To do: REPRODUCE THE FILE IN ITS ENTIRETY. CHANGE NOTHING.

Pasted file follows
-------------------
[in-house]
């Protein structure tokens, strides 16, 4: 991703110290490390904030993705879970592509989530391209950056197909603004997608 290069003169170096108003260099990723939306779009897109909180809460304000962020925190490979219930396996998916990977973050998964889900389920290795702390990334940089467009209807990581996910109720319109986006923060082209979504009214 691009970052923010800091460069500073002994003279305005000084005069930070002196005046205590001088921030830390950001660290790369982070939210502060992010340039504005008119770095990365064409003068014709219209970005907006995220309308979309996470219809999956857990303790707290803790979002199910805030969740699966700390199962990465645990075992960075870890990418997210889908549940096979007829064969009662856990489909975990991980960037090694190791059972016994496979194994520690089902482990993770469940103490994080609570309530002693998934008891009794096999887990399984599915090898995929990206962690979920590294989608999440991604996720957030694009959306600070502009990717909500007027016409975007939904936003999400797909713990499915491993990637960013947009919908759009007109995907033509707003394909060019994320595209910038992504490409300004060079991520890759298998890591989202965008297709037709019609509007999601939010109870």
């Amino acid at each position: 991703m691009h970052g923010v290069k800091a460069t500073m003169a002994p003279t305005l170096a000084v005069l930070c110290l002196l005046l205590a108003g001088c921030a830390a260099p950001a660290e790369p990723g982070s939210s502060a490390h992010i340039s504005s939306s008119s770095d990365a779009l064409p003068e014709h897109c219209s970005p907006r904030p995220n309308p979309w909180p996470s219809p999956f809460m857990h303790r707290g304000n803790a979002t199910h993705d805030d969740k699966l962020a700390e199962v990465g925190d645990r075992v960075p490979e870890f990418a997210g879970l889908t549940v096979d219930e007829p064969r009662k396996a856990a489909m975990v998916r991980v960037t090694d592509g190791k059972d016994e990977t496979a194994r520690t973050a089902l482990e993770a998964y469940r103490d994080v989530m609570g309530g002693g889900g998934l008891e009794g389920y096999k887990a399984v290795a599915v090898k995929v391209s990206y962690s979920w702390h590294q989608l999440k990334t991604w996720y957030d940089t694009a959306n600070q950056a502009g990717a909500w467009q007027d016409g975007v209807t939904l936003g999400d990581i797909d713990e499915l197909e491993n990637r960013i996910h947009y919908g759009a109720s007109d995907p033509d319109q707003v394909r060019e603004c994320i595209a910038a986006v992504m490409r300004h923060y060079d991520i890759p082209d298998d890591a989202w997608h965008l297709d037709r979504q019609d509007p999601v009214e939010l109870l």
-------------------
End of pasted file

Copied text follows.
[in-house]
């Protein structure tokens, strides 16, 4: 991703110290490390904030993705879970592509989530391209950056197909603004997608 290069003169170096108003260099990723939306779009897109909180809460304000962020925190490979219930396996998916990977973050998964889900389920290795702390990334940089467009209807990581996910109720319109986006923060082209979504009214 691009970052923010800091460069500073002994003279305005000084005069930070002196005046205590001088921030830390950001660290790369982070939210502060992010340039504005008119770095990365064409003068014709219209970005907006995220309308979309996470219809999956857990303790707290803790979002199910805030969740699966700390199962990465645990075992960075870890990418997210889908549940096979007829064969009662856990489909975990991980960037090694190791059972016994496979194994520690089902482990993770469940103490994080609570309530002693998934008891009794096999887990399984599915090898995929990206962690979920590294989608999440991604996720957030694009959306600070502009990717909500007027016409975007939904936003999400797909713990499915491993990637960013947009919908759009007109995907033509707003394909060019994320595209910038992504490409300004060079991520890759298998890591989202965008297709037709019609509007999601939010109870």
């Amino acid at each position: 991703m691009h970052g923010v290069k800091a460069t500073m003169a002994p003279t305005l170096a000084v005069l930070c110290l002196l005046l205590a108003g001088c921030a830390a260099p950001a660290e790369p990723g982070s939210s502060a490390h992010i340039s504005s939306s008119s770095d990365a779009l064409p003068e014709h897109c219209s970005p907006r904030p995220n309308p979309w909180p996470s219809p999956f809460m857990h303790r707290g304000n803790a979002t199910h993705d805030d969740k699966l962020a700390e199962v990465g925190d645990r075992v960075p490979e870890f990418a997210g879970l889908t549940v096979d219930e007829p064969r009662k396996a856990a489909m975990v998916r991980v960037t090694d592509g190791k059972d016994e990977t496979a194994r520690t973050a089902l482990e993770a998964y469940r103490d994080v989530m609570g309530g002693g889900g998934l008891e009794g389920y096999k887990a399984v290795a599915v090898k995929v391209s990206y962690s979920w702390h590294q989608l999440k990334t991604w996720y957030d940089t694009a959306n600070q950056a502009g990717a909500w467009q007027d016409g975007v209807t939904l936003g999400d990581i797909d713990e499915l197909e491993n990637r960013i996910h947009y919908g759009a109720s007109d995907p033509d319109q707003v394909r060019e603004c994320i595209a910038a986006v992504m490409r300004h923060y060079d991520i890759p082209d298998d890591a989202w997608h965008l297709d037709r979504q019609d509007p999601v009214e939010l109870l």